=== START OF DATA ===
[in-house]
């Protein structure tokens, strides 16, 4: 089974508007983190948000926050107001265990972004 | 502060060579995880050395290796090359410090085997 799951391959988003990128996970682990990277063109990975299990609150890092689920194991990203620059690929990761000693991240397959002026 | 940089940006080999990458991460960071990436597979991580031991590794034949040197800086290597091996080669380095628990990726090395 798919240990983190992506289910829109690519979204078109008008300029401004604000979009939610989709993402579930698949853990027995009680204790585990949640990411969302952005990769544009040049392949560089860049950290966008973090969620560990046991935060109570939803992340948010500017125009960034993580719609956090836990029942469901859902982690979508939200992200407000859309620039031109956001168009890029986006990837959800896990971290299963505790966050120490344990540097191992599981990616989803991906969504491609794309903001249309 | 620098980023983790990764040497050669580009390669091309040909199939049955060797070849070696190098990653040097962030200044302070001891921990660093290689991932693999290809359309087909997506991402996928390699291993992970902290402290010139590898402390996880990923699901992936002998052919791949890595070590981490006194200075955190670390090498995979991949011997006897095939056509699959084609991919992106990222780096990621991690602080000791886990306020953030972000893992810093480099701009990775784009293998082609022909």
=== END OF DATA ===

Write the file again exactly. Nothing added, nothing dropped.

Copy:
[in-house]
């Protein structure tokens, strides 16, 4: 089974508007983190948000926050107001265990972004 | 502060060579995880050395290796090359410090085997 799951391959988003990128996970682990990277063109990975299990609150890092689920194991990203620059690929990761000693991240397959002026 | 940089940006080999990458991460960071990436597979991580031991590794034949040197800086290597091996080669380095628990990726090395 798919240990983190992506289910829109690519979204078109008008300029401004604000979009939610989709993402579930698949853990027995009680204790585990949640990411969302952005990769544009040049392949560089860049950290966008973090969620560990046991935060109570939803992340948010500017125009960034993580719609956090836990029942469901859902982690979508939200992200407000859309620039031109956001168009890029986006990837959800896990971290299963505790966050120490344990540097191992599981990616989803991906969504491609794309903001249309 | 620098980023983790990764040497050669580009390669091309040909199939049955060797070849070696190098990653040097962030200044302070001891921990660093290689991932693999290809359309087909997506991402996928390699291993992970902290402290010139590898402390996880990923699901992936002998052919791949890595070590981490006194200075955190670390090498995979991949011997006897095939056509699959084609991919992106990222780096990621991690602080000791886990306020953030972000893992810093480099701009990775784009293998082609022909």